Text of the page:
Legends of Localization Book 1 -Final Thoughts
I haven’t read a gaming book in a long time that was so captivating, I couldn’t wait to get in bed and read it every night. Legends of Localization: The Legend of Zelda is a passion project and certainly wins my recommendation because it covers things that perhaps a lot of gamers wondered back in the day and could never get answers to.
Let’s face it, I’m a sucker for anything retro game related, but this book is something really special. It’s such a niche topic that I’m so thankful it got released. I hesitate to give it a rating because there’s nothing else quite like this out there.
This was the first book in the physical Legends of Localization book series. The next one scheduled to be released is for Earthbound. I never played the game in my childhood, but I tried it about four years ago and could instantly see why it’s a cult classic.
If you’re still here after reading all this, you should go check out the Legends of Localization website.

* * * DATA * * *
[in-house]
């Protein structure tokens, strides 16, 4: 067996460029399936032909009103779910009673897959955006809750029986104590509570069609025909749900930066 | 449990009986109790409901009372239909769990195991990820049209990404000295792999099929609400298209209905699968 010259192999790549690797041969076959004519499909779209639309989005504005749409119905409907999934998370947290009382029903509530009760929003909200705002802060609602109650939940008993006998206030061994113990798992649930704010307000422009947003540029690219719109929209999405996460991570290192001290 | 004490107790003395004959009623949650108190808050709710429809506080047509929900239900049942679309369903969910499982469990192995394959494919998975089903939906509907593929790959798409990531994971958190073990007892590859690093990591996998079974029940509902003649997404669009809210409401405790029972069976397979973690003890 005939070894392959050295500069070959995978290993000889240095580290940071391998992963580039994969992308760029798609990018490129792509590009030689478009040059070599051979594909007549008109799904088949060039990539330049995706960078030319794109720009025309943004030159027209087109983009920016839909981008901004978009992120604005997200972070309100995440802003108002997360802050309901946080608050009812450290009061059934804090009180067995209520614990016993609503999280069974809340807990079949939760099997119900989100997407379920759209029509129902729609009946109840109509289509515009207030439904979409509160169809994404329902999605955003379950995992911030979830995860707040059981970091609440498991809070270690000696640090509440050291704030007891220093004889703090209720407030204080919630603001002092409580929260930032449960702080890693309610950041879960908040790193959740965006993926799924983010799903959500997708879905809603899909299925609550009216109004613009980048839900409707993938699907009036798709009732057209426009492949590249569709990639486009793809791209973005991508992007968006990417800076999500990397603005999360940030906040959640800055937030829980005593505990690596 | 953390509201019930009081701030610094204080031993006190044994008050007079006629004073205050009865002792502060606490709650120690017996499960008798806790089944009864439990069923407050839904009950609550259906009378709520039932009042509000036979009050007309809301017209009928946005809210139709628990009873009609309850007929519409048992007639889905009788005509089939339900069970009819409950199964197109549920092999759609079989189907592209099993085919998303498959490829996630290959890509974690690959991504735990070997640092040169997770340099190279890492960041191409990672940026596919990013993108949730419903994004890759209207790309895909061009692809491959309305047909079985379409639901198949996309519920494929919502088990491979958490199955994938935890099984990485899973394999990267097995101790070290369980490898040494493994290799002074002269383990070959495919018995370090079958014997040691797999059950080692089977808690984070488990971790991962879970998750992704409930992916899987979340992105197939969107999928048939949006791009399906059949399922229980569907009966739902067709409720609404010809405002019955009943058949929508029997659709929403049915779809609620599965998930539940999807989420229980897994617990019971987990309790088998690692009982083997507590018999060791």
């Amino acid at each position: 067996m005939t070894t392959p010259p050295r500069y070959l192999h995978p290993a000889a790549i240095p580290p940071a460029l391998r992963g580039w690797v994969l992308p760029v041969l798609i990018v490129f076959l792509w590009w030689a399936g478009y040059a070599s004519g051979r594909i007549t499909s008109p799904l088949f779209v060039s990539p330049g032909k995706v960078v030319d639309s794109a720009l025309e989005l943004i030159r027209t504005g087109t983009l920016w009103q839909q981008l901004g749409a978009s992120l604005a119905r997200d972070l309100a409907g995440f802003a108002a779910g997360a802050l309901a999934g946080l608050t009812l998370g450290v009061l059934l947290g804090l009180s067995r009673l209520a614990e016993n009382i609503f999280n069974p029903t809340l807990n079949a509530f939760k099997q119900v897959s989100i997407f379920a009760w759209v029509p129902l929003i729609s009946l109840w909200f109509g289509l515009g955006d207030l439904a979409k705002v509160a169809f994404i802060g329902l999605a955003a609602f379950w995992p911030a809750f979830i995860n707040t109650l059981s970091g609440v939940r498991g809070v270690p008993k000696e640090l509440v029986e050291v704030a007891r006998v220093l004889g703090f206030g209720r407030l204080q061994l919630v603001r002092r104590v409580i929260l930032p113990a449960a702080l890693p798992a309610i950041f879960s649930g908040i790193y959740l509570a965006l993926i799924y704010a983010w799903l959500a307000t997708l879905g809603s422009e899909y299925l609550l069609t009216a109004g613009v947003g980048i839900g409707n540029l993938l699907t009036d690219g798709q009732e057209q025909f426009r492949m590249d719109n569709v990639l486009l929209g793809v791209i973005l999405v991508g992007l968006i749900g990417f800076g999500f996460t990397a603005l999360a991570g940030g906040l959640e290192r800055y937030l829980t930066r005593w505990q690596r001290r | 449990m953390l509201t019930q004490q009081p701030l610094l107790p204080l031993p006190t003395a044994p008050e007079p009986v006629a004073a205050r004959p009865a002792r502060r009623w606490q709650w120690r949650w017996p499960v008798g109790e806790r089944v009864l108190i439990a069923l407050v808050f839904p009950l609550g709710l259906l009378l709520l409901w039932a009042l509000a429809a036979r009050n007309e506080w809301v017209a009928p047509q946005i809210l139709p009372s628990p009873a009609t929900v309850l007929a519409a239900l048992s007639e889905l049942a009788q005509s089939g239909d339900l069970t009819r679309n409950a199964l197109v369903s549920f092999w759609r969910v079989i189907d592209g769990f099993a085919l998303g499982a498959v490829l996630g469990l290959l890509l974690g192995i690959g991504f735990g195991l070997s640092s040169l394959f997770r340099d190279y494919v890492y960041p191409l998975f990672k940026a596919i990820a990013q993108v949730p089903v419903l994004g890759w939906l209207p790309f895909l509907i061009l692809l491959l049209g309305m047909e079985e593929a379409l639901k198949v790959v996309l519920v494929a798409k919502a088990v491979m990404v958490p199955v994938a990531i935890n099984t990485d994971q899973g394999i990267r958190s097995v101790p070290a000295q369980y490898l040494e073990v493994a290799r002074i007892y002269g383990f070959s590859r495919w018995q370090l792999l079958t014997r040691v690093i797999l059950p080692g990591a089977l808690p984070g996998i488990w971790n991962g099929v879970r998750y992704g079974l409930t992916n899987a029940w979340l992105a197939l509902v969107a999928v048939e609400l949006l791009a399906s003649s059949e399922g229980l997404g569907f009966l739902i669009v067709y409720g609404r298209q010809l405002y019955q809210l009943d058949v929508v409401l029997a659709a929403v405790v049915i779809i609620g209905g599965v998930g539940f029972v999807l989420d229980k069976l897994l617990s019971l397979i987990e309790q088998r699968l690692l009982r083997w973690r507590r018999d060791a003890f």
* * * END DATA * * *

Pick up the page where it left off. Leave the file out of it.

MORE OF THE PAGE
After you hang out on the site, if you like the content, I highly recommend you purchase the Legends of Localization Book 1 from Fangamer’s online store. It’s the only place you can get it and they ship worldwide, so no worries if you’re from outside North America.
How about you?
Do you guys have any recommendations for cool books dealing with gaming? Let me know in the comments because I’m always hungry for a good gaming read.
2 thoughts on “Legends of Localization Book 1 (Zelda) Review”
Hi Bryan, great post and the book seems great. I can recommend a couple of awesome books: Ready Player One (a novel where the story is like being immersed in famous old computer games), Masters of Doom (an exciting account of the development of ground-breaking games such as Doom and Quake). Long time no see by the way!
Andy, so great of you pop by! I haven’t read “Ready Player One” yet, but I definitely will at some point. I didn’t know about “Masters of Doom”, but I have a great respect for J. Carmack, so I think I’ll have to check it out.